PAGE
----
To ensure the best conservation of target marine bird species, it was necessary to create conditions and designate new marine conservation areas important for birds, not only for breeding but also for their feeding and movement, recognizing that seabirds’ habitats extend beyond land to the sea as well they depend on significantly. With data collected through GPS tracking, nest census and monitoring of seabirds using sea transects, the LIFE Artina project helped designate five new Important Bird and Biodiversity Areas (IBAs), and expanded the borders of two existing areas The latter two concern the SPA Pučinski otoci, covering the area around the island of Vis, including Biševo, Svetac (Sv. Andrija), Brusnik, Jabuka, and Palagruža; and the SPA Lastovsko otočje, encompassing 46 islands and islets and the surrounding sea, including the island of Sušac. The newly proposed sites are the channel between the islands of Lastovo and Korčula (also a significant ecological network area for common dolphins); the channel between the islands of Korčula and Hvar and the Pelješac peninsula; the channel between the islands of Brač and Hvar; the sea area near the eastern side of the island of Mljet; and an area in the Northern Adriatic, which is bisected by the Exclusive Economic Zone (EEZ) between Italy and Croatia, and is therefore submitted as two separate IBAs.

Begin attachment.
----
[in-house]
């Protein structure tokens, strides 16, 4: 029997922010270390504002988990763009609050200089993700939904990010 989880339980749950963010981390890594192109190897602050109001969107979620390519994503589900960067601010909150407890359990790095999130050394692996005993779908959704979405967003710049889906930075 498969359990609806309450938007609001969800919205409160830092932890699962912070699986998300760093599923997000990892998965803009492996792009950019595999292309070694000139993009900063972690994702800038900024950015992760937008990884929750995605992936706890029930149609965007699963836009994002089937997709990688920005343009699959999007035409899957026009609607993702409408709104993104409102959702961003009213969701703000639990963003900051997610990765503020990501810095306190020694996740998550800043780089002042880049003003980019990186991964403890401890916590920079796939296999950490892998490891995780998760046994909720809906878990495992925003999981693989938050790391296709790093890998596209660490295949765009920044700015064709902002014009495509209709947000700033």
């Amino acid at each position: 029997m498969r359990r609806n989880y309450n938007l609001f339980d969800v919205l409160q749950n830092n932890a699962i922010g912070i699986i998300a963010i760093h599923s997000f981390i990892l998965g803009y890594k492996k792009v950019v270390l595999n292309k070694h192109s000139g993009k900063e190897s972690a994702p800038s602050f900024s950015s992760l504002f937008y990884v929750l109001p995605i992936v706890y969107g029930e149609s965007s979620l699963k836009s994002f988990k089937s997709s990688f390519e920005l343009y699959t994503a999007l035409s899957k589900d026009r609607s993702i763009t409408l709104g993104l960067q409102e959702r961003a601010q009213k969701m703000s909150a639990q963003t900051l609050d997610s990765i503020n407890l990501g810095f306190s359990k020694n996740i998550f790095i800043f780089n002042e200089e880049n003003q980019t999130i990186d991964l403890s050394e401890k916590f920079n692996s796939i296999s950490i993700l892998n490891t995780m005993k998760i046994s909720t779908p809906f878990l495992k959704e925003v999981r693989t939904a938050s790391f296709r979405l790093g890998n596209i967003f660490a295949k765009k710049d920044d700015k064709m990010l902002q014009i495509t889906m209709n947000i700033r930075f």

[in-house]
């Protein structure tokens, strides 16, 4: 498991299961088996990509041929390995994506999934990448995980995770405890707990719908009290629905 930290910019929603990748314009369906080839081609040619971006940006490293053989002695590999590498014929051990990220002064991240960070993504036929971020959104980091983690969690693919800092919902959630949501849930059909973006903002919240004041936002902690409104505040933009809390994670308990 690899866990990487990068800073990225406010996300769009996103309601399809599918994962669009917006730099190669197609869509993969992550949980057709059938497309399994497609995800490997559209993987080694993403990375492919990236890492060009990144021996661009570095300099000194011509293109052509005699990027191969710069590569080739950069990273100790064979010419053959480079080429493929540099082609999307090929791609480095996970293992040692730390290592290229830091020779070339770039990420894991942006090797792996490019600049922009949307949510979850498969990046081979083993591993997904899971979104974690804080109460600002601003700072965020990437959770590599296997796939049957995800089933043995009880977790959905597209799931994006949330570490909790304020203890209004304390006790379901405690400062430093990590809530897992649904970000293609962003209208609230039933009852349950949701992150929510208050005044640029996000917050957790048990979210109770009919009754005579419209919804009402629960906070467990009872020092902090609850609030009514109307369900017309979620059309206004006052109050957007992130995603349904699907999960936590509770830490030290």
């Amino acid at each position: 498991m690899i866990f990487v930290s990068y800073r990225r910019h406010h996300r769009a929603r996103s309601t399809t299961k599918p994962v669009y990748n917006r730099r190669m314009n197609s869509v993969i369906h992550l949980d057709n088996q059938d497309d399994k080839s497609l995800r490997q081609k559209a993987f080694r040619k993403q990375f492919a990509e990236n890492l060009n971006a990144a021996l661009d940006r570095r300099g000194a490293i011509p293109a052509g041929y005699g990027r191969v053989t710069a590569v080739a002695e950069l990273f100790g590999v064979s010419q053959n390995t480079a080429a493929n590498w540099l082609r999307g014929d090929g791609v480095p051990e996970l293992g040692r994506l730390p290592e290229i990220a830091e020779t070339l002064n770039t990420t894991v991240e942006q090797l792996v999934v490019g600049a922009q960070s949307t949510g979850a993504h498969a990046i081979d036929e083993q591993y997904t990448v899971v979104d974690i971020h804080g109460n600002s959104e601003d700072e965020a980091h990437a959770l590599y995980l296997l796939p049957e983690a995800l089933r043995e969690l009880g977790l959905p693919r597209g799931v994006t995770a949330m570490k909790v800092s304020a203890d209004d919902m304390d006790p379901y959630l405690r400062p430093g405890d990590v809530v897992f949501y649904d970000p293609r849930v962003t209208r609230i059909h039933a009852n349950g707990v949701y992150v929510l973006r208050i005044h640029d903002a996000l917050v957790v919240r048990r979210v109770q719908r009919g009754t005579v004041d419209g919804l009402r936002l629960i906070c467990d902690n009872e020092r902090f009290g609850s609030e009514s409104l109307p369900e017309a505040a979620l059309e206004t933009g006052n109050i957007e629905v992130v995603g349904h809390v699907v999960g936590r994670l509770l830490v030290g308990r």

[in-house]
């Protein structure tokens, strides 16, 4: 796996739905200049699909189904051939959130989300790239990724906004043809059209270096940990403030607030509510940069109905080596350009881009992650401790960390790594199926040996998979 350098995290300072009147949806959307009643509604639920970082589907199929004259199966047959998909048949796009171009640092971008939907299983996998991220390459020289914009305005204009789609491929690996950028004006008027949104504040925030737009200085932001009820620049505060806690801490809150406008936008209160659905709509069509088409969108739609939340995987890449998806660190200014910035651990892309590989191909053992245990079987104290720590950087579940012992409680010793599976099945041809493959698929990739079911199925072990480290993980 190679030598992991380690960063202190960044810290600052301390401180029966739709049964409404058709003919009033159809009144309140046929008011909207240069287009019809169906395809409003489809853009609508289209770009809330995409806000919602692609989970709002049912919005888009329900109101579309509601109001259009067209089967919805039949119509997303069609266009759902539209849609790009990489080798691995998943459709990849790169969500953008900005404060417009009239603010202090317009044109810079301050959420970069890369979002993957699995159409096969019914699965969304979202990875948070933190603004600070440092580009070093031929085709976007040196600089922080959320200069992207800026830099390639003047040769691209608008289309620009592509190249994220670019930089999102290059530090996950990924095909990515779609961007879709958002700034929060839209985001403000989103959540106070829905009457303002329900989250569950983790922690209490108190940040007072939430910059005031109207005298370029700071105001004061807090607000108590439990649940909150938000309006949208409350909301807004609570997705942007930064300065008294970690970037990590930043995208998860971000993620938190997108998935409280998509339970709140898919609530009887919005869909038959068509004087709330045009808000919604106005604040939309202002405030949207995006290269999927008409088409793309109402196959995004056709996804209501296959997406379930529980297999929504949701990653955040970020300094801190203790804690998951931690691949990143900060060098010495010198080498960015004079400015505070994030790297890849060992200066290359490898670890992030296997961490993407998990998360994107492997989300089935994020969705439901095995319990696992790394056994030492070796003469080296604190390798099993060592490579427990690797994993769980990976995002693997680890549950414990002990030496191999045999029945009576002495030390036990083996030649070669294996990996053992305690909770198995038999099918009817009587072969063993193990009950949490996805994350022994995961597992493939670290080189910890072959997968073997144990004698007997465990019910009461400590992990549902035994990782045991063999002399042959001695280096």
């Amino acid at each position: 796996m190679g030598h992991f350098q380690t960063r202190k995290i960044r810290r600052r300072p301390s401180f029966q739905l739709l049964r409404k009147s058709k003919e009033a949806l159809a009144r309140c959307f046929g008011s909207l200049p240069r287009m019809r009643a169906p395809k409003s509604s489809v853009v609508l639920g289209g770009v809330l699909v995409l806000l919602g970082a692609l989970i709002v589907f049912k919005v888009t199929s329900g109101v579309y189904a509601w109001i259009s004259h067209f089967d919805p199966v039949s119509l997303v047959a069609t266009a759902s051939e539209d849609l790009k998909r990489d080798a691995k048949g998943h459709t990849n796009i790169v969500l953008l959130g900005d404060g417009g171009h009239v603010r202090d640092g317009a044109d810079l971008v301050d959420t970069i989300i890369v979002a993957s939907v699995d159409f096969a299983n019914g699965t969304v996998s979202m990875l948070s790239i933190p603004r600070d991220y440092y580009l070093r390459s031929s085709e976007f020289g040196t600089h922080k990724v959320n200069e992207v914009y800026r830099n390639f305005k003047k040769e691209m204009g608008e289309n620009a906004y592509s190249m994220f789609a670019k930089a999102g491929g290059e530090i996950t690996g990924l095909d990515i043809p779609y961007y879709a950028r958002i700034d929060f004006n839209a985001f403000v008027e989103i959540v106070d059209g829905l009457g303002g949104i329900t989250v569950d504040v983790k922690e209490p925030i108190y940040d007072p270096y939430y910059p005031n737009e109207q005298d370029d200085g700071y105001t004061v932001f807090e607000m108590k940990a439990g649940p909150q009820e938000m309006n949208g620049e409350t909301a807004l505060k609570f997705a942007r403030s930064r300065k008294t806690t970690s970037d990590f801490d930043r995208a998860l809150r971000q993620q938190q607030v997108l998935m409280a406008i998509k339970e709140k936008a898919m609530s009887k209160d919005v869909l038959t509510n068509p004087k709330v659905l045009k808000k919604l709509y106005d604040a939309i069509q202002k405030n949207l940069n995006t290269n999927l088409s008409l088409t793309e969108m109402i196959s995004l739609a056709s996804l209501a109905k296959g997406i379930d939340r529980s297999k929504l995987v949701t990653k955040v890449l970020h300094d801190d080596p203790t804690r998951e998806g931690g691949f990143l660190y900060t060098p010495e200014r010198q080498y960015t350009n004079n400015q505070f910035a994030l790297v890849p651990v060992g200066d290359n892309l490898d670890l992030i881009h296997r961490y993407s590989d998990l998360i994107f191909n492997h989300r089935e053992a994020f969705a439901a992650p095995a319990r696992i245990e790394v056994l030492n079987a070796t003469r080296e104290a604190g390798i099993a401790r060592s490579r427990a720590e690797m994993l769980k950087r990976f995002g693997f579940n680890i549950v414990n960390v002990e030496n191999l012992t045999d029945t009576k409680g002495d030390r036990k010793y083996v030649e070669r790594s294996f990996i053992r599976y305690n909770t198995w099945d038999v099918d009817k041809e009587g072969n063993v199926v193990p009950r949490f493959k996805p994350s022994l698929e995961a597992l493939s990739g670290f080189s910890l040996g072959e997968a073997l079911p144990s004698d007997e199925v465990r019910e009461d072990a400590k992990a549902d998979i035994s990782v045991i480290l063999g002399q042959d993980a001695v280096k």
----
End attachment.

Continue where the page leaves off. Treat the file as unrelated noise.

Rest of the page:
This marks the first time that protected areas exclusively at sea have been proclaimed in Croatia. These areas will in the future become part of the Natura 2000 ecological network, a network of protected areas of importance throughout the EU. Besides improving breeding conditions at the colonies, designating at-sea areas for conservation is important for ensuring the long-term survival of our shearwaters and Audouin’s gull, birds well-known to our fishermen.

How are Important Areas for Birds Designated?